The Lancaster Conservancy owns 5,418 acres, representing 46 nature preserves; 4,339 acres, of which, are now available for public hunting:
- 10 nature preserves as Archery Only (1,043 acres);
- 18 nature preserves as Mixed Use (i.e. archery and firearm; 3,296 acres);
The majority of the Conservancy’s nature preserves have been open to hunting for many years; in fact, the Lancaster Conservancy began 50 years ago (September 17th, 1969) as a grassroots movement of hunters and anglers determined to save the remaining natural landscapes of Lancaster County. Amongst other celebrations, the Conservancy is honoring these roots by enrolling approximately 80% of its in-fee portfolio into Cooperative Agreement with the Pennsylvania Game Commission (PGC).
As one of the largest natural-lands owner/manager in Lancaster County, the Conservancy is on PGC’s radar as a top partner. But the relationship is collaborative and the benefit is mutual. The Conservancy, by utilizing public funding to acquire properties of forest and meadow, not only strives to – but is also mandated to – open its preserves to the public… and it does so 365 days a year after year after year into perpetuity.
As a private, non-profit organization, the Conservancy has limited resources, especially in way of enforcement; yet, it remains committed to the success of managing its nature preserves with a balance between habitat and functional ecosystems with passive recreation management. Hunting, as an outdoor recreation opportunity and as a management technique helps the Conservancy balance an unchecked white-tailed deer population while also protecting its investments in reforestation and forest regeneration; the Conservancy cannot do so without the assistance from land use and management agencies such as PGC, PA Fish & Boat Commission, the Farm Service Agency, and many more.
PGC strives to create and maintain public access for public hunting while also enhancing wildlife habitat. As a public Cooperator, the Conservancy receives funding and assistance from PGC for wildlife habitat improvements, access improvements, signage, and enforcement of rules and regulations by State Game Wardens and deputies.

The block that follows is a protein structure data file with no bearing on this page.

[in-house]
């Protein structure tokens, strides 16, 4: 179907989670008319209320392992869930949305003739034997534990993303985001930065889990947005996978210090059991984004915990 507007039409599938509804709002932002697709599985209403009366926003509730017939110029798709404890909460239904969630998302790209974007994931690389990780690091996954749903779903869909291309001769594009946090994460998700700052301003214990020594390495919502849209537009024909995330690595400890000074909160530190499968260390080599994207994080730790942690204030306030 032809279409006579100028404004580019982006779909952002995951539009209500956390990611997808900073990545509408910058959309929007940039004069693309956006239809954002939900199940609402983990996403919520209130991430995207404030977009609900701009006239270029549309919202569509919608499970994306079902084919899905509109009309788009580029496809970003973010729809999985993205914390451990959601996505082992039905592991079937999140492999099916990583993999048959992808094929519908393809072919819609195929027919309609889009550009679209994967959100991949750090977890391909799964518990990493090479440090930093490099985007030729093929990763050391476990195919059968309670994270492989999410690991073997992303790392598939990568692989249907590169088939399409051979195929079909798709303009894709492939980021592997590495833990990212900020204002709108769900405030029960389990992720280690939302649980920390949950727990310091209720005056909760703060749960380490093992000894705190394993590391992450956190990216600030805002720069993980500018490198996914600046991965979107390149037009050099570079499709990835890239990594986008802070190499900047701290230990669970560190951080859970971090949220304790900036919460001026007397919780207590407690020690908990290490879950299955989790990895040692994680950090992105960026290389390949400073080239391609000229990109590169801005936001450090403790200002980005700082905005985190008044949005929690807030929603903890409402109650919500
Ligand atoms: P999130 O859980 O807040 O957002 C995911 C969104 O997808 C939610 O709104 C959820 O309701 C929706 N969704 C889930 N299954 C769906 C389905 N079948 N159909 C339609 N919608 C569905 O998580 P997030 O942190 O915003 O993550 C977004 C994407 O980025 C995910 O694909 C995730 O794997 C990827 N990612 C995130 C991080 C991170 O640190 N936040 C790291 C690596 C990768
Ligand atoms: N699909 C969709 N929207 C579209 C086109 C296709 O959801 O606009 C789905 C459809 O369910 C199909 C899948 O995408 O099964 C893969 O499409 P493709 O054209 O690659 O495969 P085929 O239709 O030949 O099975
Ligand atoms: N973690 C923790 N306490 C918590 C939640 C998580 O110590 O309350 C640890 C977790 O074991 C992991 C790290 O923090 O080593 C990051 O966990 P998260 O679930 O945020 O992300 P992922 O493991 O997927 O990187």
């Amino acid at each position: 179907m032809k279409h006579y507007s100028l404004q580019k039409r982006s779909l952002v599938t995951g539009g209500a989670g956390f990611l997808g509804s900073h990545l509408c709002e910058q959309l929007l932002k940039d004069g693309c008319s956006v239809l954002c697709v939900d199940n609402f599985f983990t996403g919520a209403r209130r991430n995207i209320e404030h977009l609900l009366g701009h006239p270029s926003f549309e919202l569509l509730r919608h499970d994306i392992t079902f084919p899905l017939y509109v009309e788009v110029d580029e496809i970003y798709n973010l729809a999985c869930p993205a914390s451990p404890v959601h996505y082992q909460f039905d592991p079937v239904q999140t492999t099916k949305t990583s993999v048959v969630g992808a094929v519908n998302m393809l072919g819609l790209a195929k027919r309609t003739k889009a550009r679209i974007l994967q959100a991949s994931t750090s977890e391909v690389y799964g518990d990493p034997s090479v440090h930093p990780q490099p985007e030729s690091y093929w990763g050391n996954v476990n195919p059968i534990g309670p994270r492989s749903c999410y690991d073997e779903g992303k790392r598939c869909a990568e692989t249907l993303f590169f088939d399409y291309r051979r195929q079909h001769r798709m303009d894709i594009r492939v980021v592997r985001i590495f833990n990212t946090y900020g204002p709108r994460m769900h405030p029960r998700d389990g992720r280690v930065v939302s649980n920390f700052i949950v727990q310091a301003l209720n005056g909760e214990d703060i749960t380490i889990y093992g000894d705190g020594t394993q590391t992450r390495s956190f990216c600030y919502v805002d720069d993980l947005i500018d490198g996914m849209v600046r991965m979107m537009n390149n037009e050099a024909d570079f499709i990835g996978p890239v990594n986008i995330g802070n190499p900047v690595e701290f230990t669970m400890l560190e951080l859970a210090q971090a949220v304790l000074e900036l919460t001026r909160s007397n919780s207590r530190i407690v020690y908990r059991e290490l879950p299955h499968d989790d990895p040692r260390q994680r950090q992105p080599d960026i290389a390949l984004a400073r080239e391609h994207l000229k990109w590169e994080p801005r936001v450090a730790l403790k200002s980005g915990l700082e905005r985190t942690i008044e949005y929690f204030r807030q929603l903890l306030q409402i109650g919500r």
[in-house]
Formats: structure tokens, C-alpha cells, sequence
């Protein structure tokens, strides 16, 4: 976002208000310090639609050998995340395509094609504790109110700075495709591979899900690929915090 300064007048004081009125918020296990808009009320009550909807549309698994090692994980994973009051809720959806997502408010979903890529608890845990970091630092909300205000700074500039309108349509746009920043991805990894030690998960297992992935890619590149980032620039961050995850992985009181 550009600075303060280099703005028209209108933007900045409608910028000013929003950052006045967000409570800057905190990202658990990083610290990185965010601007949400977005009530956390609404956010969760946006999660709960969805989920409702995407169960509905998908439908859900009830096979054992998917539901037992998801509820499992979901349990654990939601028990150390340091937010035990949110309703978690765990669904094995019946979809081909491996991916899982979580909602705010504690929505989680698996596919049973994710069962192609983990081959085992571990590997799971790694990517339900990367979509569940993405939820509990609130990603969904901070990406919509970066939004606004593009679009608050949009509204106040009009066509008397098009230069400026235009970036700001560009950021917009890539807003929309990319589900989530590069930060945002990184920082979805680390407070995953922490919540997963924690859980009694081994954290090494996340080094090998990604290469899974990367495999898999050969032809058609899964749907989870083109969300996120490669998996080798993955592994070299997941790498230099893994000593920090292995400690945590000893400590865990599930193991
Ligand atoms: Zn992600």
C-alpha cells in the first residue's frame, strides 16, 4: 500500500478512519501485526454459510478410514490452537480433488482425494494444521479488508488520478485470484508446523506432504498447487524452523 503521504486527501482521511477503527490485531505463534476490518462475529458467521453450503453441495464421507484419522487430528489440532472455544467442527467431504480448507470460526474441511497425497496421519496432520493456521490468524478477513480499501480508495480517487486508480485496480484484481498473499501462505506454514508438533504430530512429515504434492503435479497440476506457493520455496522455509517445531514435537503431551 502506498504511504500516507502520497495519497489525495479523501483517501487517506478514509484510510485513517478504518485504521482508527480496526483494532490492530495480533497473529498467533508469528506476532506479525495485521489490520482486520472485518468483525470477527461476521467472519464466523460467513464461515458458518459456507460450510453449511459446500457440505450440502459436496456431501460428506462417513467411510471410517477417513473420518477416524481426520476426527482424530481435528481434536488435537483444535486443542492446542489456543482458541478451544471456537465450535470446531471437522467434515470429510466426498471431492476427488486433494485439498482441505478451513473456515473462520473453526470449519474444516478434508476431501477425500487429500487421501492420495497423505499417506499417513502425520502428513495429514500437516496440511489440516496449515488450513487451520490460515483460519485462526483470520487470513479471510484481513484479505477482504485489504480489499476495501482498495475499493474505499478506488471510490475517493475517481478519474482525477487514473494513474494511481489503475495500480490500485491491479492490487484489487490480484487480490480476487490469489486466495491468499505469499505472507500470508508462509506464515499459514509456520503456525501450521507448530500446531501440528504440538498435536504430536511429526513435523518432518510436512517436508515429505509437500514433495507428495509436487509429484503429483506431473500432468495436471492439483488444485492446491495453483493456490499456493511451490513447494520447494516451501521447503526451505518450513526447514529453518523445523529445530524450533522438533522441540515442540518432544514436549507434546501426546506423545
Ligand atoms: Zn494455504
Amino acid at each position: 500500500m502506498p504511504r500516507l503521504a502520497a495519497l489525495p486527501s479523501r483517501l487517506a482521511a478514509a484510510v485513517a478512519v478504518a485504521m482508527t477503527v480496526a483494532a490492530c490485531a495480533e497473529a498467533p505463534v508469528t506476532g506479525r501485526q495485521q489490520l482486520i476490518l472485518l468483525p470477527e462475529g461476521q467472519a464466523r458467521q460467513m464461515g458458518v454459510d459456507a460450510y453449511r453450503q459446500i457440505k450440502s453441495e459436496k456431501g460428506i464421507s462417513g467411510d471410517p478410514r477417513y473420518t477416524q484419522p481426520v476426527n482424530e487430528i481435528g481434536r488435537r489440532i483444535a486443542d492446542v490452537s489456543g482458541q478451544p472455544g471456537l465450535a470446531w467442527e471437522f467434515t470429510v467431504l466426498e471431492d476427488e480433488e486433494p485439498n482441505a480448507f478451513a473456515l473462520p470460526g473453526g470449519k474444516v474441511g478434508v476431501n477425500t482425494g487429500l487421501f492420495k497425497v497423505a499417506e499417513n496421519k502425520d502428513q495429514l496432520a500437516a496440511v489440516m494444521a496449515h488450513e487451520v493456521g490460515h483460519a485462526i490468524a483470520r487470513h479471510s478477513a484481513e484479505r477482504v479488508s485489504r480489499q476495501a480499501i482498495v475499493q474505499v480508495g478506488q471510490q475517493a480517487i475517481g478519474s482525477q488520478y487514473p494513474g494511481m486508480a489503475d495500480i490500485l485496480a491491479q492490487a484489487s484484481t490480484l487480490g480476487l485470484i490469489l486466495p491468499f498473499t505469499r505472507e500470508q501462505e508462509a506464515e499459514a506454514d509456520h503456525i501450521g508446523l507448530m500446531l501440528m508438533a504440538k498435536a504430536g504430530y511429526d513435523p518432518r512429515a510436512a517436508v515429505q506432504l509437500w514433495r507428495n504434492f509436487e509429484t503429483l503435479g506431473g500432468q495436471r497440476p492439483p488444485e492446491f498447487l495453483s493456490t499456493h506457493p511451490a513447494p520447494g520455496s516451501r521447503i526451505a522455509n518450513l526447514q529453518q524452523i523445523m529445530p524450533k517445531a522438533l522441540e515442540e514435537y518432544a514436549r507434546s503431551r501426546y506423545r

Just as there is a long process for a property to become a preserve; there is also a long planning process that is worked through before a nature preserve is entered into Cooperative Agreement with PGC.
- First, the Conservancy’s Land Protection department develops a Baseline Documentation Report that establishes the existing, natural conditions of a property to never be lost or developed.
- Then, the Conservancy’s Stewardship department develops a management plan based upon the comprehensive study of the property’s conservation and recreation values. As part of the Preserve Management Plan, a ‘highest and best use’ determination is made by overlaying a series of site characteristics and criteria; holistic, adaptive, and industry-best management practices are then prescribed as land management techniques for the property.
- Only then does the Conservancy consider a property for Cooperative Agreement; and when it does so, it only considers three categories of hunting use: Mixed Use, Archery Only, and Restricted Use.
The Conservancy’s Welsh Mountain Nature Preserve represents the largest contiguous forest in Lancaster County with 916 acres open to public hunting. Once fully acquired, the Hellam Hills Nature Preserve will represent a similar scenario in York County. All in all, the Conservancy has entered at least one of its nature preserves into Cooperative Agreement in one PGC District in York, Dauphin, and Chester Counties, and in all three PGC Districts in Lancaster County.
More information on where to hunt can be found by visiting the Conservancy’s website at:
Or by visiting the Pennsylvania Game Commission’s website at: